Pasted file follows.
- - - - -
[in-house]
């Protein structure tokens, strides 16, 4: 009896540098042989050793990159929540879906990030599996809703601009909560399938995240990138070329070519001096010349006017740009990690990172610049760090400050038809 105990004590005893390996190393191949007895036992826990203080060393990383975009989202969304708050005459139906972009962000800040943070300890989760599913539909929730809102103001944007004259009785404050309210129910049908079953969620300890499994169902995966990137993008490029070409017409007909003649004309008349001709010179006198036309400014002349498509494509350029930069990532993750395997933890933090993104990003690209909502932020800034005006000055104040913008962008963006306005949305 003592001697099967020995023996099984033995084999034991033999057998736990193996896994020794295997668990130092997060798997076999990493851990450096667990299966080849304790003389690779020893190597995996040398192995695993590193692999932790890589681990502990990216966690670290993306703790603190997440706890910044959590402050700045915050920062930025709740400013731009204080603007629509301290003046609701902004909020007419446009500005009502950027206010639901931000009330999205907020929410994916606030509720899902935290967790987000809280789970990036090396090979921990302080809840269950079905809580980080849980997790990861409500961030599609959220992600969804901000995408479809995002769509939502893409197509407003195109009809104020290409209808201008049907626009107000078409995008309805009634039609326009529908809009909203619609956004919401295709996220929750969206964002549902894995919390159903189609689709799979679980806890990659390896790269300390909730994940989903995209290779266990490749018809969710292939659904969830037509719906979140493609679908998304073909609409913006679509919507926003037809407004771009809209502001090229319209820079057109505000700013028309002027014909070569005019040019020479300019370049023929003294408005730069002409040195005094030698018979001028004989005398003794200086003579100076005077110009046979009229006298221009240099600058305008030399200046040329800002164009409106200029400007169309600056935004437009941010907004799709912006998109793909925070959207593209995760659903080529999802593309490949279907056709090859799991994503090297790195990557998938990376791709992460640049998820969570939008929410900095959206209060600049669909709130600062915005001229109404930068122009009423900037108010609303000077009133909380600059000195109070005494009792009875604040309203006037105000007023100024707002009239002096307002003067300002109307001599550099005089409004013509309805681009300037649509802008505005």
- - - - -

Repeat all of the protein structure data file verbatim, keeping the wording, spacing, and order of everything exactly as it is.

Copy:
[in-house]
């Protein structure tokens, strides 16, 4: 009896540098042989050793990159929540879906990030599996809703601009909560399938995240990138070329070519001096010349006017740009990690990172610049760090400050038809 105990004590005893390996190393191949007895036992826990203080060393990383975009989202969304708050005459139906972009962000800040943070300890989760599913539909929730809102103001944007004259009785404050309210129910049908079953969620300890499994169902995966990137993008490029070409017409007909003649004309008349001709010179006198036309400014002349498509494509350029930069990532993750395997933890933090993104990003690209909502932020800034005006000055104040913008962008963006306005949305 003592001697099967020995023996099984033995084999034991033999057998736990193996896994020794295997668990130092997060798997076999990493851990450096667990299966080849304790003389690779020893190597995996040398192995695993590193692999932790890589681990502990990216966690670290993306703790603190997440706890910044959590402050700045915050920062930025709740400013731009204080603007629509301290003046609701902004909020007419446009500005009502950027206010639901931000009330999205907020929410994916606030509720899902935290967790987000809280789970990036090396090979921990302080809840269950079905809580980080849980997790990861409500961030599609959220992600969804901000995408479809995002769509939502893409197509407003195109009809104020290409209808201008049907626009107000078409995008309805009634039609326009529908809009909203619609956004919401295709996220929750969206964002549902894995919390159903189609689709799979679980806890990659390896790269300390909730994940989903995209290779266990490749018809969710292939659904969830037509719906979140493609679908998304073909609409913006679509919507926003037809407004771009809209502001090229319209820079057109505000700013028309002027014909070569005019040019020479300019370049023929003294408005730069002409040195005094030698018979001028004989005398003794200086003579100076005077110009046979009229006298221009240099600058305008030399200046040329800002164009409106200029400007169309600056935004437009941010907004799709912006998109793909925070959207593209995760659903080529999802593309490949279907056709090859799991994503090297790195990557998938990376791709992460640049998820969570939008929410900095959206209060600049669909709130600062915005001229109404930068122009009423900037108010609303000077009133909380600059000195109070005494009792009875604040309203006037105000007023100024707002009239002096307002003067300002109307001599550099005089409004013509309805681009300037649509802008505005």